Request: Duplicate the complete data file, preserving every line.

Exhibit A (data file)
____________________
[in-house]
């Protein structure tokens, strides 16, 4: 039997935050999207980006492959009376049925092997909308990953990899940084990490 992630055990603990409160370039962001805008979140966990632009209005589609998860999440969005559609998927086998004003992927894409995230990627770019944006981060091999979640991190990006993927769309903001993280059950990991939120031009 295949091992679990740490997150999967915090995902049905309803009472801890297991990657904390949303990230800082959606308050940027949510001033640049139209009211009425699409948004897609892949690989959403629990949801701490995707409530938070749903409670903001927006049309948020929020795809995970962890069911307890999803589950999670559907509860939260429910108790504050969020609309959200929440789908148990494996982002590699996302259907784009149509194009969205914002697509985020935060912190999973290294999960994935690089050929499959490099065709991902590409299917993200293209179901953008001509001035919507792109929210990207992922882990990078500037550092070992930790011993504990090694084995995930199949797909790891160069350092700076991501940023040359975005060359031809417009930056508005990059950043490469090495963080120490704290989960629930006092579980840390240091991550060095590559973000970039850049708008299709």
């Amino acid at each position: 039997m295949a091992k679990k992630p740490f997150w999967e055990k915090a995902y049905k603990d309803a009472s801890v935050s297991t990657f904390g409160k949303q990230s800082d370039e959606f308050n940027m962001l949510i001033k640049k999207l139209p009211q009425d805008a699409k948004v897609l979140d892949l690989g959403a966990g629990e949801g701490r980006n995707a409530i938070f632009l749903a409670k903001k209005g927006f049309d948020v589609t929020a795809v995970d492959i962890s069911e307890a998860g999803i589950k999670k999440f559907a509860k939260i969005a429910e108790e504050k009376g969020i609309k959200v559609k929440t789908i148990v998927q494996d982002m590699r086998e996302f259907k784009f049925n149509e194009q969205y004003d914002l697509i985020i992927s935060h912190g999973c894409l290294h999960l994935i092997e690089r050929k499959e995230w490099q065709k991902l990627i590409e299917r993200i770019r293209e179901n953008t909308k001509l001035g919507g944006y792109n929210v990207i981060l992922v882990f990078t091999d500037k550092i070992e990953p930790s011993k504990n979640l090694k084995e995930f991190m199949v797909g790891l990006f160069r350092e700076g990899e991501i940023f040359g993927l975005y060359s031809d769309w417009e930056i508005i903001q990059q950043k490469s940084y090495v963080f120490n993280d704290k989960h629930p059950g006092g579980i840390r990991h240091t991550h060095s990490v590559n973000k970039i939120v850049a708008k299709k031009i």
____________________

[in-house]
């Protein structure tokens, strides 16, 4: 039997935050999207980006492959009376049925092997909308990953990899940084990490 992630055990603990409160370039962001805008979140966990632009209005589609998860999440969005559609998927086998004003992927894409995230990627770019944006981060091999979640991190990006993927769309903001993280059950990991939120031009 295949091992679990740490997150999967915090995902049905309803009472801890297991990657904390949303990230800082959606308050940027949510001033640049139209009211009425699409948004897609892949690989959403629990949801701490995707409530938070749903409670903001927006049309948020929020795809995970962890069911307890999803589950999670559907509860939260429910108790504050969020609309959200929440789908148990494996982002590699996302259907784009149509194009969205914002697509985020935060912190999973290294999960994935690089050929499959490099065709991902590409299917993200293209179901953008001509001035919507792109929210990207992922882990990078500037550092070992930790011993504990090694084995995930199949797909790891160069350092700076991501940023040359975005060359031809417009930056508005990059950043490469090495963080120490704290989960629930006092579980840390240091991550060095590559973000970039850049708008299709």
């Amino acid at each position: 039997m295949a091992k679990k992630p740490f997150w999967e055990k915090a995902y049905k603990d309803a009472s801890v935050s297991t990657f904390g409160k949303q990230s800082d370039e959606f308050n940027m962001l949510i001033k640049k999207l139209p009211q009425d805008a699409k948004v897609l979140d892949l690989g959403a966990g629990e949801g701490r980006n995707a409530i938070f632009l749903a409670k903001k209005g927006f049309d948020v589609t929020a795809v995970d492959i962890s069911e307890a998860g999803i589950k999670k999440f559907a509860k939260i969005a429910e108790e504050k009376g969020i609309k959200v559609k929440t789908i148990v998927q494996d982002m590699r086998e996302f259907k784009f049925n149509e194009q969205y004003d914002l697509i985020i992927s935060h912190g999973c894409l290294h999960l994935i092997e690089r050929k499959e995230w490099q065709k991902l990627i590409e299917r993200i770019r293209e179901n953008t909308k001509l001035g919507g944006y792109n929210v990207i981060l992922v882990f990078t091999d500037k550092i070992e990953p930790s011993k504990n979640l090694k084995e995930f991190m199949v797909g790891l990006f160069r350092e700076g990899e991501i940023f040359g993927l975005y060359s031809d769309w417009e930056i508005i903001q990059q950043k490469s940084y090495v963080f120490n993280d704290k989960h629930p059950g006092g579980i840390r990991h240091t991550h060095s990490v590559n973000k970039i939120v850049a708008k299709k031009i």